Phillies manager Ryne Sandberg lost six pounds in two days, and blamed it on a hamburger he ate this past weekend at the Mets’ Citi Field. Now he has a corroborator, and it’s someone from the home team.
Mets first baseman Lucas Duda had to be hospitalized on Friday because of an upset stomach and told Danny Knobler of ESPN New York that he believes the cause was an under-cooked burger at that same Shake Shack, which draws long lines to the center field concourse every game and is often praised for its high-quality food.
A Mets official told Knobler that an investigation is underway. And here’s a statement from Shake Shack senior marketing manager Greg Waters:
“The first we heard of this situation was about an hour ago via Twitter. “We’re attempting to get in touch with Ryne Sandberg to learn more. At this point we have no further knowledge of the situation, and there have been no other related reports whatsoever. Food safety is of paramount importance to us, and we’re connecting with our management team at the Citi Field Shake Shack now to discuss further and find out more.”
To be fair: If this were a common, major issue, the place probably wouldn’t get such great reviews.
All spring training there was at least some mild confusion about Nationals first baseman Ryan Zimmerman. He played in almost no regular big league spring training games, instead, staying on the back fields, playing in simulated and minor league contests. When that usually happens, it’s because a player is rehabbing or even hiding an injury, but the Nats insisted that was not the case with Zimmerman. Not everyone believed it. I, for one, was skeptical.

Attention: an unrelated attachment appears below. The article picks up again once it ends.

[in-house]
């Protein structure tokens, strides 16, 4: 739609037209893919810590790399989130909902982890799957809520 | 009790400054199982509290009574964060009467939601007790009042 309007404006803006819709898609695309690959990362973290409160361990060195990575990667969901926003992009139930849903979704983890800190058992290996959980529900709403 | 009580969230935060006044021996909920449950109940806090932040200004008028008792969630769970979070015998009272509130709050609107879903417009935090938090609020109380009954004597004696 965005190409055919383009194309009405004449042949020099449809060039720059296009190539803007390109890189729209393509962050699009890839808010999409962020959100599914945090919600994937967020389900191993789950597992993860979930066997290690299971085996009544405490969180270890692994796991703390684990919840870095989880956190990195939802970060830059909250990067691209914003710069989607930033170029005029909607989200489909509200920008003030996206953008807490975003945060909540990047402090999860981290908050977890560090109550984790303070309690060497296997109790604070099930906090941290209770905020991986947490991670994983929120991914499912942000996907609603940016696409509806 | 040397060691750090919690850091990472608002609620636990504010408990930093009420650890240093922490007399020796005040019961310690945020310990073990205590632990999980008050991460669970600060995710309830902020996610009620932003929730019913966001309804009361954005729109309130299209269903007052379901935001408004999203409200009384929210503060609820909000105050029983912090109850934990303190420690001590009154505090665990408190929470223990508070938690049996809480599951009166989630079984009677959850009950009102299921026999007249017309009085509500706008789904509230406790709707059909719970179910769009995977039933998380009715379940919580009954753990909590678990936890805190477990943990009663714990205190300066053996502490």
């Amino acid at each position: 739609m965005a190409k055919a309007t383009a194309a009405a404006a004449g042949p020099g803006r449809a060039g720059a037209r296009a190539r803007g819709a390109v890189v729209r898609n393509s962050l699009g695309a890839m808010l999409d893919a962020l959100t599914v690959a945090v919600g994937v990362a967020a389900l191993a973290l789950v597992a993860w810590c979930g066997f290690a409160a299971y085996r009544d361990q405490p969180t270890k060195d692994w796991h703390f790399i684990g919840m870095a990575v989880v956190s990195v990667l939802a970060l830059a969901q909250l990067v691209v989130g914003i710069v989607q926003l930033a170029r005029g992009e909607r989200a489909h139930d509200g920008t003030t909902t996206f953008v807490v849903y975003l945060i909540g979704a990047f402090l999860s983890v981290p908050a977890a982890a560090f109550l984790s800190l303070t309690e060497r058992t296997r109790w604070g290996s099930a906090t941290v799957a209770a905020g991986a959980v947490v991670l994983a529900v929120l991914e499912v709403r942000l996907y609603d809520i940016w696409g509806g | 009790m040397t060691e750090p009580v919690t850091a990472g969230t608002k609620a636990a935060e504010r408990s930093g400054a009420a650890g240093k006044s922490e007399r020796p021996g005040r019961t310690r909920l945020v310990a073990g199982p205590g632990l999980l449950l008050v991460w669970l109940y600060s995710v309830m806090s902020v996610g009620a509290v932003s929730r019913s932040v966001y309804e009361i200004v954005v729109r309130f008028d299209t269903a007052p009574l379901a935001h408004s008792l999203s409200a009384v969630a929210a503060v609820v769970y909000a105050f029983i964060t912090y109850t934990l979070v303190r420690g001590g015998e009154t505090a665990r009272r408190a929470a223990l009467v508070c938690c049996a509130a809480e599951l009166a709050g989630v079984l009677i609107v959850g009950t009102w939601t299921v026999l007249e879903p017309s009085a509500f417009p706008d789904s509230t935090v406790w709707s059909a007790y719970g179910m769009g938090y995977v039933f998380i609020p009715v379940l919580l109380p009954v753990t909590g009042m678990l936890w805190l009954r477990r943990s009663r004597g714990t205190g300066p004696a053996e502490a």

The skepticism was unwarranted, as Zimmerman answered the bell for Opening Day and has played all season. As Jared Diamond of the Wall Street Journal writes today, it was all by design. He skipped spring training because he doesn’t like it and because he thinks it’ll help him avoid late-season injuries and slowdowns, the likes of which he has suffered over the years.
It’s hard to really judge this now, of course. On the one hand Zimmerman has started really slow this season. What’s more, he has started to show signs of warming up only in the past week, after getting almost as many big league, full-speed plate appearances under his belt as a normal spring training would’ve given him. On the other hand, April is his worst month across his entire 14-year career, so one slow April doesn’t really prove anything and, again, Zimmerman and the Nats will consider this a success if he’s healthy and productive in August and September.
It is sort of a missed opportunity, though. Players hate spring training. They really do. if Zimmerman had made a big deal out of skipping it and came out raking this month, I bet a lot more teams would be amenable to letting a veteran or three take it much more easy next spring. Good ideas can be good ideas even if they don’t produce immediately obvious results, but baseball tends to encourage a copycat culture only when someone can point to a stat line or to standings as justification.
Way to ruin it for everyone, Ryan. 😉